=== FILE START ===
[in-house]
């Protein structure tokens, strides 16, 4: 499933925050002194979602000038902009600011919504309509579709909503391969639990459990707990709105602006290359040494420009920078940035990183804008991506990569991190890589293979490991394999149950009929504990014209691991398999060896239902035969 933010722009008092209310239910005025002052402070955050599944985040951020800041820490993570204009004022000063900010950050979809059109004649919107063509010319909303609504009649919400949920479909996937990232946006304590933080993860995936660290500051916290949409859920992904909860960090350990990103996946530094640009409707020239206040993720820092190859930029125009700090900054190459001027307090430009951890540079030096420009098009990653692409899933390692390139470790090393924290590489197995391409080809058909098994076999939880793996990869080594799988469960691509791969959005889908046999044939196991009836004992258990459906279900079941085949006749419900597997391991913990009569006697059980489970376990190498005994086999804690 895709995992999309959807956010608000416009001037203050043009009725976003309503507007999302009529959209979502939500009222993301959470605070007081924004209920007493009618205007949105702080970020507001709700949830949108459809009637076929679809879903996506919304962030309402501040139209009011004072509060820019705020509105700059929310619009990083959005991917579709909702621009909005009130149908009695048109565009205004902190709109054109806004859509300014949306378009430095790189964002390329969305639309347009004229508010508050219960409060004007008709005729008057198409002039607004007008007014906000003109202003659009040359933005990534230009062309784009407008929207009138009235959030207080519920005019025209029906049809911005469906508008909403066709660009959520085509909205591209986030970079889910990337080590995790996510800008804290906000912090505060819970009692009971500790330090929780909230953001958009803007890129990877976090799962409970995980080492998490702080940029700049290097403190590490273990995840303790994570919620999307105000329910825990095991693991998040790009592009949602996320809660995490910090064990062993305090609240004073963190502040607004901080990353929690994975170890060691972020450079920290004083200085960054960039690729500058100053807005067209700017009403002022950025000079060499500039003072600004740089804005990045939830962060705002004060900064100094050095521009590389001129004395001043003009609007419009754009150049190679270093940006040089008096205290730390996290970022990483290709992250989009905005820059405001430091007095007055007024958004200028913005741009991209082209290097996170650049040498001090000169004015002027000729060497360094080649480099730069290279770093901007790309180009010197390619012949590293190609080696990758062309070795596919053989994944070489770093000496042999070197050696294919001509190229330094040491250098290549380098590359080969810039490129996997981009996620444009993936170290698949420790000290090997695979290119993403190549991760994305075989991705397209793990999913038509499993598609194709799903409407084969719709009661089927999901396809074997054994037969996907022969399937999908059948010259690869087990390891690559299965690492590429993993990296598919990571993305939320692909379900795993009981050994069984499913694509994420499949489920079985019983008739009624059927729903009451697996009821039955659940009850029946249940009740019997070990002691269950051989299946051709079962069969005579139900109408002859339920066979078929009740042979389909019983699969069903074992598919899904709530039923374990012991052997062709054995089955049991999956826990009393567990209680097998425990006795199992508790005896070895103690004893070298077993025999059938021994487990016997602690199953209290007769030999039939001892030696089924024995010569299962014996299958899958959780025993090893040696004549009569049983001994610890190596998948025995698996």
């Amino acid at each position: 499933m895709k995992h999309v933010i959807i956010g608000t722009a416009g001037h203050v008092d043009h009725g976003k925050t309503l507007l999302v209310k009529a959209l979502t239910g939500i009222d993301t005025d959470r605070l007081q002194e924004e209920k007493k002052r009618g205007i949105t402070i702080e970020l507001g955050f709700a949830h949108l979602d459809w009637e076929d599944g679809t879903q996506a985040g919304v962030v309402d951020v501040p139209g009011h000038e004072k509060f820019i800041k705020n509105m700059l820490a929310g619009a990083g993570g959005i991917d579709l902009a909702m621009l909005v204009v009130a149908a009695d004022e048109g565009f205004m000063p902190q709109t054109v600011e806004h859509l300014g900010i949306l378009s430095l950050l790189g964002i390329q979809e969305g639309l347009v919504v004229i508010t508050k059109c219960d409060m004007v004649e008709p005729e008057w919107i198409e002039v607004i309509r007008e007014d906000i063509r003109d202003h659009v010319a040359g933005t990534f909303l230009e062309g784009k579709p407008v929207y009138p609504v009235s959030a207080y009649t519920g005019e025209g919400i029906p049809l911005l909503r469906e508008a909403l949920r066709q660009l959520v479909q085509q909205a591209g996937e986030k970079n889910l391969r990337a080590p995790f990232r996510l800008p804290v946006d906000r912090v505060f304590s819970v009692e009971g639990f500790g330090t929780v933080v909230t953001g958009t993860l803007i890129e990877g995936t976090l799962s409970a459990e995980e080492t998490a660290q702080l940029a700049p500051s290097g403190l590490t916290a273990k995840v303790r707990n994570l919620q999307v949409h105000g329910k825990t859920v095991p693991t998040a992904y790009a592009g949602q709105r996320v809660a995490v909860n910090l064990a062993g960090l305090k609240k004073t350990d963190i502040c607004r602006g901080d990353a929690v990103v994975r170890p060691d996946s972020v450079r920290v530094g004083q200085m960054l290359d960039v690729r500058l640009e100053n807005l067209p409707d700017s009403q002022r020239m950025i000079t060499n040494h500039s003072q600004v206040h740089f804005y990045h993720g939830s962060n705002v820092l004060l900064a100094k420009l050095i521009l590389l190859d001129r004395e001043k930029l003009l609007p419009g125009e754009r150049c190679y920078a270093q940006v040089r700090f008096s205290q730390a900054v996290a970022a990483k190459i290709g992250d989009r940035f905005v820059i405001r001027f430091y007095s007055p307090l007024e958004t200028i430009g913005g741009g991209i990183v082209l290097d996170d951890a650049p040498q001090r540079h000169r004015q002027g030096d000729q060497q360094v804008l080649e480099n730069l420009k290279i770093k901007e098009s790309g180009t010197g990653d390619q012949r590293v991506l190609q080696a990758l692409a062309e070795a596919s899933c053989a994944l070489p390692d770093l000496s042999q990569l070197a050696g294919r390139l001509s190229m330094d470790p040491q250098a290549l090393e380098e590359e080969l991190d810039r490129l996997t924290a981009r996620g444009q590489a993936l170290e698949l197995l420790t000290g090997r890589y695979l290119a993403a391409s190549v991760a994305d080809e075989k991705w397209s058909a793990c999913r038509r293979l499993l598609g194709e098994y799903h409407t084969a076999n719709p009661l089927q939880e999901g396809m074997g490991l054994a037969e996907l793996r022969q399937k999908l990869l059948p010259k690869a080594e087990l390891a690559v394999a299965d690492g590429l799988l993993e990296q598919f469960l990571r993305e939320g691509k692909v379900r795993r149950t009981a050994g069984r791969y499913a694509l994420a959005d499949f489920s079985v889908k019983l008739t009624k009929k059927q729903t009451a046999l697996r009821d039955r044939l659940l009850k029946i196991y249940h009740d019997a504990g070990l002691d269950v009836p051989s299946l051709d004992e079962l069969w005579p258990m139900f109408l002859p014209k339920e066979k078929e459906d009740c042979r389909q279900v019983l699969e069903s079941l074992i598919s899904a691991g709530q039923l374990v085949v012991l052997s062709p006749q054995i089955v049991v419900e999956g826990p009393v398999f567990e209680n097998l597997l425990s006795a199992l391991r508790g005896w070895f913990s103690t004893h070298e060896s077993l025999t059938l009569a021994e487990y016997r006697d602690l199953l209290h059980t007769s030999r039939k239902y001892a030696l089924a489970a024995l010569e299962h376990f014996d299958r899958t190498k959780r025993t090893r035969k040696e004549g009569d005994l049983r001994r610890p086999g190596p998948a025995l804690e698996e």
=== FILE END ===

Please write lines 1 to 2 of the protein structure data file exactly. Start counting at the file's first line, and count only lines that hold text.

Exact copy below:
[in-house]
């Protein structure tokens, strides 16, 4: 499933925050002194979602000038902009600011919504309509579709909503391969639990459990707990709105602006290359040494420009920078940035990183804008991506990569991190890589293979490991394999149950009929504990014209691991398999060896239902035969 933010722009008092209310239910005025002052402070955050599944985040951020800041820490993570204009004022000063900010950050979809059109004649919107063509010319909303609504009649919400949920479909996937990232946006304590933080993860995936660290500051916290949409859920992904909860960090350990990103996946530094640009409707020239206040993720820092190859930029125009700090900054190459001027307090430009951890540079030096420009098009990653692409899933390692390139470790090393924290590489197995391409080809058909098994076999939880793996990869080594799988469960691509791969959005889908046999044939196991009836004992258990459906279900079941085949006749419900597997391991913990009569006697059980489970376990190498005994086999804690 895709995992999309959807956010608000416009001037203050043009009725976003309503507007999302009529959209979502939500009222993301959470605070007081924004209920007493009618205007949105702080970020507001709700949830949108459809009637076929679809879903996506919304962030309402501040139209009011004072509060820019705020509105700059929310619009990083959005991917579709909702621009909005009130149908009695048109565009205004902190709109054109806004859509300014949306378009430095790189964002390329969305639309347009004229508010508050219960409060004007008709005729008057198409002039607004007008007014906000003109202003659009040359933005990534230009062309784009407008929207009138009235959030207080519920005019025209029906049809911005469906508008909403066709660009959520085509909205591209986030970079889910990337080590995790996510800008804290906000912090505060819970009692009971500790330090929780909230953001958009803007890129990877976090799962409970995980080492998490702080940029700049290097403190590490273990995840303790994570919620999307105000329910825990095991693991998040790009592009949602996320809660995490910090064990062993305090609240004073963190502040607004901080990353929690994975170890060691972020450079920290004083200085960054960039690729500058100053807005067209700017009403002022950025000079060499500039003072600004740089804005990045939830962060705002004060900064100094050095521009590389001129004395001043003009609007419009754009150049190679270093940006040089008096205290730390996290970022990483290709992250989009905005820059405001430091007095007055007024958004200028913005741009991209082209290097996170650049040498001090000169004015002027000729060497360094080649480099730069290279770093901007790309180009010197390619012949590293190609080696990758062309070795596919053989994944070489770093000496042999070197050696294919001509190229330094040491250098290549380098590359080969810039490129996997981009996620444009993936170290698949420790000290090997695979290119993403190549991760994305075989991705397209793990999913038509499993598609194709799903409407084969719709009661089927999901396809074997054994037969996907022969399937999908059948010259690869087990390891690559299965690492590429993993990296598919990571993305939320692909379900795993009981050994069984499913694509994420499949489920079985019983008739009624059927729903009451697996009821039955659940009850029946249940009740019997070990002691269950051989299946051709079962069969005579139900109408002859339920066979078929009740042979389909019983699969069903074992598919899904709530039923374990012991052997062709054995089955049991999956826990009393567990209680097998425990006795199992508790005896070895103690004893070298077993025999059938021994487990016997602690199953209290007769030999039939001892030696089924024995010569299962014996299958899958959780025993090893040696004549009569049983001994610890190596998948025995698996």